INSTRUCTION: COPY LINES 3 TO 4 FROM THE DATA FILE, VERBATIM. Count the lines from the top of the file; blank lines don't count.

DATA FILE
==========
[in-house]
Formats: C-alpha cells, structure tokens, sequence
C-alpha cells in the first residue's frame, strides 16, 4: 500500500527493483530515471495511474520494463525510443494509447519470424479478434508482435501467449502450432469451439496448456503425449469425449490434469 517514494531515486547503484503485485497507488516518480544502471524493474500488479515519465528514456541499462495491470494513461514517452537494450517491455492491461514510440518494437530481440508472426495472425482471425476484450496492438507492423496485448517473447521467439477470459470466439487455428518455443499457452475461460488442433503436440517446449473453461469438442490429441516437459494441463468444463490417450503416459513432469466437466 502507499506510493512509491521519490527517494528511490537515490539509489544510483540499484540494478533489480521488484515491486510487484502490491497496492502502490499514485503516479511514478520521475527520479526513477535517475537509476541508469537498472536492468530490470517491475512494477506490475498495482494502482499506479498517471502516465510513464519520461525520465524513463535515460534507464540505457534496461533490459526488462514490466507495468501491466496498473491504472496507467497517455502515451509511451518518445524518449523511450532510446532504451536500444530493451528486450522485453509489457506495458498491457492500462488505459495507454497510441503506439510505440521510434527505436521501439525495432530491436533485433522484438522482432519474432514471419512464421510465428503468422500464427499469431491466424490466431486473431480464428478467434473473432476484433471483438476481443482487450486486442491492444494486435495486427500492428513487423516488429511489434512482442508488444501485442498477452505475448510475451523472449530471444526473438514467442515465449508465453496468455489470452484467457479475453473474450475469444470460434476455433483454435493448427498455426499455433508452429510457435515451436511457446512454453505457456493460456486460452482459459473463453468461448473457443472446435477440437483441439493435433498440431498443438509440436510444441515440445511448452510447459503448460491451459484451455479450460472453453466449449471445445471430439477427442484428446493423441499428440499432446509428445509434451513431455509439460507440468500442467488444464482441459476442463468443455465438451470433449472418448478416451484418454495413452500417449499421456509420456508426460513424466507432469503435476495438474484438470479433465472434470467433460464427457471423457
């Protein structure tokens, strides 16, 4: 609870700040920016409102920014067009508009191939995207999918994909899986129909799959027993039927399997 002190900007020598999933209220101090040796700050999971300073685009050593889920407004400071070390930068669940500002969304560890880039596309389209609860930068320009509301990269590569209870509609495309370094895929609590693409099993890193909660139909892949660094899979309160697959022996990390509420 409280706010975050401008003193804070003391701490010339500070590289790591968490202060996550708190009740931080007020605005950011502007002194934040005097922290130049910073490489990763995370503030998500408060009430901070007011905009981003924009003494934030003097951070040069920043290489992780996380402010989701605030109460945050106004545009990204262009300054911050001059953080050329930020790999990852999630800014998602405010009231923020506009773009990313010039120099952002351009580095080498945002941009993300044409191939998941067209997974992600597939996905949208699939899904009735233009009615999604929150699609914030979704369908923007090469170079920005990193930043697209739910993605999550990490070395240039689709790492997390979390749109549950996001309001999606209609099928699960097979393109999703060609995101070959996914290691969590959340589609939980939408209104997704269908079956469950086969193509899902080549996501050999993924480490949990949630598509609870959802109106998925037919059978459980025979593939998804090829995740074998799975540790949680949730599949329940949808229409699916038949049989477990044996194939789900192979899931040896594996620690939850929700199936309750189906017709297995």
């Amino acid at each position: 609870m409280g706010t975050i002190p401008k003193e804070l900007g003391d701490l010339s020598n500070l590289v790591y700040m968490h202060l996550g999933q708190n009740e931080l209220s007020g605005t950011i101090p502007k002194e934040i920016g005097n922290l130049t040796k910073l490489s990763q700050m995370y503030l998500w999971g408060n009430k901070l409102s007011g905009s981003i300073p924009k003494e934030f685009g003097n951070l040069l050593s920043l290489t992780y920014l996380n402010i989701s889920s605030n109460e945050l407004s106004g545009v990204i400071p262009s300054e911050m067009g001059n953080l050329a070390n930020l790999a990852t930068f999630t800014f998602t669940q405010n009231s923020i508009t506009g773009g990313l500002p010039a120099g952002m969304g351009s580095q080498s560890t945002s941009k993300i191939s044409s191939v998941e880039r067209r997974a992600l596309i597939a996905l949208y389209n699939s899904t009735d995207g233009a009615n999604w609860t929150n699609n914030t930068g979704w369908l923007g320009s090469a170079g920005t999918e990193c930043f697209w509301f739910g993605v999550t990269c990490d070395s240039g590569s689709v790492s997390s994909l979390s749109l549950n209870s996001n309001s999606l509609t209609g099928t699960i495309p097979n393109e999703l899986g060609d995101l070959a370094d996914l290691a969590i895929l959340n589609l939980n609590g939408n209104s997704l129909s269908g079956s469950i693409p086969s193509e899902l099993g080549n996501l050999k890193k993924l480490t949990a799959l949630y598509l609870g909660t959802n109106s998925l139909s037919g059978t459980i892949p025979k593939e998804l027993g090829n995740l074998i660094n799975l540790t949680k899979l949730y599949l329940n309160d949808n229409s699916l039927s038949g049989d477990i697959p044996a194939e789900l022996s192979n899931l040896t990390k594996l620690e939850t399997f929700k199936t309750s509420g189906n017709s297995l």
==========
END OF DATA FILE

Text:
C-alpha cells in the first residue's frame, strides 16, 4: 500500500527493483530515471495511474520494463525510443494509447519470424479478434508482435501467449502450432469451439496448456503425449469425449490434469 517514494531515486547503484503485485497507488516518480544502471524493474500488479515519465528514456541499462495491470494513461514517452537494450517491455492491461514510440518494437530481440508472426495472425482471425476484450496492438507492423496485448517473447521467439477470459470466439487455428518455443499457452475461460488442433503436440517446449473453461469438442490429441516437459494441463468444463490417450503416459513432469466437466 502507499506510493512509491521519490527517494528511490537515490539509489544510483540499484540494478533489480521488484515491486510487484502490491497496492502502490499514485503516479511514478520521475527520479526513477535517475537509476541508469537498472536492468530490470517491475512494477506490475498495482494502482499506479498517471502516465510513464519520461525520465524513463535515460534507464540505457534496461533490459526488462514490466507495468501491466496498473491504472496507467497517455502515451509511451518518445524518449523511450532510446532504451536500444530493451528486450522485453509489457506495458498491457492500462488505459495507454497510441503506439510505440521510434527505436521501439525495432530491436533485433522484438522482432519474432514471419512464421510465428503468422500464427499469431491466424490466431486473431480464428478467434473473432476484433471483438476481443482487450486486442491492444494486435495486427500492428513487423516488429511489434512482442508488444501485442498477452505475448510475451523472449530471444526473438514467442515465449508465453496468455489470452484467457479475453473474450475469444470460434476455433483454435493448427498455426499455433508452429510457435515451436511457446512454453505457456493460456486460452482459459473463453468461448473457443472446435477440437483441439493435433498440431498443438509440436510444441515440445511448452510447459503448460491451459484451455479450460472453453466449449471445445471430439477427442484428446493423441499428440499432446509428445509434451513431455509439460507440468500442467488444464482441459476442463468443455465438451470433449472418448478416451484418454495413452500417449499421456509420456508426460513424466507432469503435476495438474484438470479433465472434470467433460464427457471423457
């Protein structure tokens, strides 16, 4: 609870700040920016409102920014067009508009191939995207999918994909899986129909799959027993039927399997 002190900007020598999933209220101090040796700050999971300073685009050593889920407004400071070390930068669940500002969304560890880039596309389209609860930068320009509301990269590569209870509609495309370094895929609590693409099993890193909660139909892949660094899979309160697959022996990390509420 409280706010975050401008003193804070003391701490010339500070590289790591968490202060996550708190009740931080007020605005950011502007002194934040005097922290130049910073490489990763995370503030998500408060009430901070007011905009981003924009003494934030003097951070040069920043290489992780996380402010989701605030109460945050106004545009990204262009300054911050001059953080050329930020790999990852999630800014998602405010009231923020506009773009990313010039120099952002351009580095080498945002941009993300044409191939998941067209997974992600597939996905949208699939899904009735233009009615999604929150699609914030979704369908923007090469170079920005990193930043697209739910993605999550990490070395240039689709790492997390979390749109549950996001309001999606209609099928699960097979393109999703060609995101070959996914290691969590959340589609939980939408209104997704269908079956469950086969193509899902080549996501050999993924480490949990949630598509609870959802109106998925037919059978459980025979593939998804090829995740074998799975540790949680949730599949329940949808229409699916038949049989477990044996194939789900192979899931040896594996620690939850929700199936309750189906017709297995």